The economic burden imposed by the policy of social distancing has fallen most upon the poorest and the lowest paid, many of whom cannot work from home and have few savings on which to fall back. In response, the chancellor, Rishi Sunak, unveiled on Friday a major package of measures, including grants to businesses covering up to 80% of employees’ wages, and increases to universal credit and working tax credits.

The measures are significant, necessary and welcome. There are holes in the package, especially for renters and the self-employed. Nevertheless, Sunak was right to call it “unprecedented”. But it also raises the question: why does it require a pandemic for the needs of low-paid and insecure workers to be taken seriously?
Coronavirus has exposed the fragility of social life. It has revealed, too, that a large measure of that fragility is the result not of the pandemic, or of the attempt to combat it, but rather has been built into the system through deliberate policy. The worry is that beyond the pandemic, and the temporary measures announced by the chancellor, the issues of poverty and inequality will once more be ignored.

The 2008 financial crisis was resolved with vast amounts of public cash. And then the public was made to pay for that generosity with a decade of austerity. We may need to do “whatever it takes” to bring the pandemic under control. But once it is under control, will we also then do whatever it takes to deal with low pay, insecure work and inadequate benefits?
- Sarah Jones weighs in on what the pandemic is telling us about which work is truly skilled and essential. And Robert Reich writes about the corporations exploiting COVID-19 to seek bailouts and preferential treatment while extracting even more concessions from workers and consumers.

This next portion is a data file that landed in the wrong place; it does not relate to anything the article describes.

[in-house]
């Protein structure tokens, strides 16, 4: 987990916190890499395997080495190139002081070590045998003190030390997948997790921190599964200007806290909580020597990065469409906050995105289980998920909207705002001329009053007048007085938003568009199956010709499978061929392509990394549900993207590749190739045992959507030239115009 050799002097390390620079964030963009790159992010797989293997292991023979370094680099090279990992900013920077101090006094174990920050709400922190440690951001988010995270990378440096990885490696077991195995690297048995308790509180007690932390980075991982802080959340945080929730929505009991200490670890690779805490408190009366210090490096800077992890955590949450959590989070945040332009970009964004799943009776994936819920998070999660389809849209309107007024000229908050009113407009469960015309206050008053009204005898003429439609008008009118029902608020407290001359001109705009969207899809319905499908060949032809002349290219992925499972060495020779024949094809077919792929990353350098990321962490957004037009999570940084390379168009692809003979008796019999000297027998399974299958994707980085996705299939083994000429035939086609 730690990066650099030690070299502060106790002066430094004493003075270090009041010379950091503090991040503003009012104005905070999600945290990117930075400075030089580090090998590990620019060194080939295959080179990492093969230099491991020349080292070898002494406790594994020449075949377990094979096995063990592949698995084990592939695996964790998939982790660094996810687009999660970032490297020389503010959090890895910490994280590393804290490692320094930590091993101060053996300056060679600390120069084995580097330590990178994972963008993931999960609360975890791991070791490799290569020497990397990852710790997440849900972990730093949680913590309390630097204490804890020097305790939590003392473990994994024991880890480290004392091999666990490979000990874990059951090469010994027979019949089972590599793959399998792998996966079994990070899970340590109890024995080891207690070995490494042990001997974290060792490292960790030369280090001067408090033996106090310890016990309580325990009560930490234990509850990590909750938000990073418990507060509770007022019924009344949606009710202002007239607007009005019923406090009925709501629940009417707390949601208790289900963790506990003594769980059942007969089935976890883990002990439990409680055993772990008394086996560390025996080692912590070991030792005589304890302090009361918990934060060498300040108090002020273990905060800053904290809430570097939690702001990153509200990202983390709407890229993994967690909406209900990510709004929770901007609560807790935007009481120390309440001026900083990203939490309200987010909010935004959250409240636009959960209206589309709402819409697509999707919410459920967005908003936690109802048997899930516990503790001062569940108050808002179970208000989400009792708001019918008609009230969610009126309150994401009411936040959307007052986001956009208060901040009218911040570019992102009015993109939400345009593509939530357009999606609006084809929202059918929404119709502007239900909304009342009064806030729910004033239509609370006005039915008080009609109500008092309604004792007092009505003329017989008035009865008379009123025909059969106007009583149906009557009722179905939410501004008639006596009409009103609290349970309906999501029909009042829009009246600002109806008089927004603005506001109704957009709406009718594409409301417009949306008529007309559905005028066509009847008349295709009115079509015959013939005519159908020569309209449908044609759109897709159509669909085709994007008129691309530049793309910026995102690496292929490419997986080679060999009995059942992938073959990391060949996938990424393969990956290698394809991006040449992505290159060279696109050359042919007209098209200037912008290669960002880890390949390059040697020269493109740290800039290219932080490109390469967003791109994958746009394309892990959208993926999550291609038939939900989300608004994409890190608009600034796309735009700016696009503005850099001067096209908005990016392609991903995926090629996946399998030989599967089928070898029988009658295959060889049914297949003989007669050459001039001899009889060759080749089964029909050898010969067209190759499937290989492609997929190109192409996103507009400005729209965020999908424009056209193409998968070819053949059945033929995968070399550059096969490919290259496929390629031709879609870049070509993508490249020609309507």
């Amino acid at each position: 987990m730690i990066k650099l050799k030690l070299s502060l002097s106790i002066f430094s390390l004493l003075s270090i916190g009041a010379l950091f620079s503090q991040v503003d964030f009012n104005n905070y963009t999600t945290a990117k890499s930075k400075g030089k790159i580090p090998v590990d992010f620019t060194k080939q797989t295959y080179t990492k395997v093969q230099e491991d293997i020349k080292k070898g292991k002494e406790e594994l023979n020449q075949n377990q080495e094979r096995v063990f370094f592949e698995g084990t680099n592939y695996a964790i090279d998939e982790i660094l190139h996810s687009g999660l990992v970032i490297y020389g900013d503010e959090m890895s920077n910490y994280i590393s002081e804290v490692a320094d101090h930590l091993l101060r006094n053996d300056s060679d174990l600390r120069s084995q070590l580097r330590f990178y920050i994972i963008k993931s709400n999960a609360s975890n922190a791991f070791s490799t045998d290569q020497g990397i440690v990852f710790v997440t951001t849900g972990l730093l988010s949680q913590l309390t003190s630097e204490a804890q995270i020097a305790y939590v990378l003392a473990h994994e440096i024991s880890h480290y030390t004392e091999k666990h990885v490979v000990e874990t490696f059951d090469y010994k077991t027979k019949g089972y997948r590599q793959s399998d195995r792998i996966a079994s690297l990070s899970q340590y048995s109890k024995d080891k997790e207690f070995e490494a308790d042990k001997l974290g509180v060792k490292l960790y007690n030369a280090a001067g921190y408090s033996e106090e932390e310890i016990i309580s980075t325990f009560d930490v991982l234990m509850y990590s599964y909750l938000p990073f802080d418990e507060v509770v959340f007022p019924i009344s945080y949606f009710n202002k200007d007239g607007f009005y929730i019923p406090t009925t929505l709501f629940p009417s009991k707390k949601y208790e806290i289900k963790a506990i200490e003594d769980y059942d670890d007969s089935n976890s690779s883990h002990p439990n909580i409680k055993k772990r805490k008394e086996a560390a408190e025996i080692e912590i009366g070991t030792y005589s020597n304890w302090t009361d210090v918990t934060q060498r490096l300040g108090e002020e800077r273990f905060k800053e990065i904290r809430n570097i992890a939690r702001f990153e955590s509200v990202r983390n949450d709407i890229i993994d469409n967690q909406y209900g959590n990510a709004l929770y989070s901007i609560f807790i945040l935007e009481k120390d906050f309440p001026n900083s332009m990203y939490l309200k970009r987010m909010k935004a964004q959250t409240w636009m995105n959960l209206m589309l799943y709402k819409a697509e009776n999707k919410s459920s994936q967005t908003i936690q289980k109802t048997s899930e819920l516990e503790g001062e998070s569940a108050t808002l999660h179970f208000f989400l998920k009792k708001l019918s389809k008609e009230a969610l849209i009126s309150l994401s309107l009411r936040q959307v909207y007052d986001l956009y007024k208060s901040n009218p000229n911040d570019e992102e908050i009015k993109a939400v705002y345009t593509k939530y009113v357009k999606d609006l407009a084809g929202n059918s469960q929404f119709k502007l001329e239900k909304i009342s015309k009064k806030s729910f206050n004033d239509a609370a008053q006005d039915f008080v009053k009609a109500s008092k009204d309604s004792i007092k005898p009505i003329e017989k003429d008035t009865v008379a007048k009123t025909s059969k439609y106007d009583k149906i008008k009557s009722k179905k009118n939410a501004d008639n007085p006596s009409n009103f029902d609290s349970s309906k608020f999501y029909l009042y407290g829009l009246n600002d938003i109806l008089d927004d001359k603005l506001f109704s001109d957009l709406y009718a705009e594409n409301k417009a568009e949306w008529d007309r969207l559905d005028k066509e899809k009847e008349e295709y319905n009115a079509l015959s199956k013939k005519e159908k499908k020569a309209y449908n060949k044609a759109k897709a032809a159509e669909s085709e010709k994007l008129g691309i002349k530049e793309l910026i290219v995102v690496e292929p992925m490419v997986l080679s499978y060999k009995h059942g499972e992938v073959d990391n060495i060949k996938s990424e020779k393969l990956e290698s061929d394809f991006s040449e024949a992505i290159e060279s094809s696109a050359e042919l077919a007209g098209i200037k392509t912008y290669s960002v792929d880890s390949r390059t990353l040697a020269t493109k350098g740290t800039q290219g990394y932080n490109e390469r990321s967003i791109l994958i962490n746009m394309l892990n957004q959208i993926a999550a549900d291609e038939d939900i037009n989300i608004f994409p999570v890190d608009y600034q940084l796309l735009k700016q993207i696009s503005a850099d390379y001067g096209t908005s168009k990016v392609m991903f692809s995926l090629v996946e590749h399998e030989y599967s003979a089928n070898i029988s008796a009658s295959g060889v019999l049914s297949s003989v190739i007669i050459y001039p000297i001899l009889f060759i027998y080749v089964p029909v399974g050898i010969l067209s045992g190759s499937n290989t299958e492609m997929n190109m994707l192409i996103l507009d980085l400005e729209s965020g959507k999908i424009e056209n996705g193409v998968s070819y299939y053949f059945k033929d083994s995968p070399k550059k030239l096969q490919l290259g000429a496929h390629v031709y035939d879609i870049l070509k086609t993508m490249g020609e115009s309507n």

- Geoff Dembicki discusses some needed calls for the federal goverment to focus on helping workers, rather than subsidizing a dying oil sector. But Robert Fife, Emma Graney and Kelly Cryderman report on the Trudeau Libs' plan to funnel money toward fossil fuel operators while continuing the limited and delayed availability of help for workers. And Geoffrey Munson reports on Alberta's simultaneous decision to pay bills and assume liabilities only on behalf of the oil patch, even as public services and other industries face cuts on top of the pandemic.

- PressProgress exposes the grossly deficient response to COVID-19 in an oil field work camp. And Bryan Eneas reports on the City of Regina's belated recognition that the CCRL refinery's scab camp is creating glaring public health risks.

- Finally, Andre Picard is the latest to highlight the need for testing and tracing to accompany social distancing as part of our public health response to COVID-19.

Monday, March 23, 2020

On spin over substance

PressProgress is right to point out how many landlords are using the loud announcement of coronavirus relief - which, if you read the small print, won't be available for months - as an excuse to keep charging rent as of April 1. (Not to mention to attempt to pressure tenants out of their homes when they're unable to work due to a public health emergency.)

But it's worth noting that the same dynamic applies in the opposite direction as well. The financial sector and federal government have made a show of announcing "mortgage relief", which would suggest a widespread system of savings in the cost of housing ownership which could be passed on to renters. They haven't been so vocal about that claim hiding a cumbersome and confusing process which is ultimately designed to keep power and financial reward in the hands of the banks.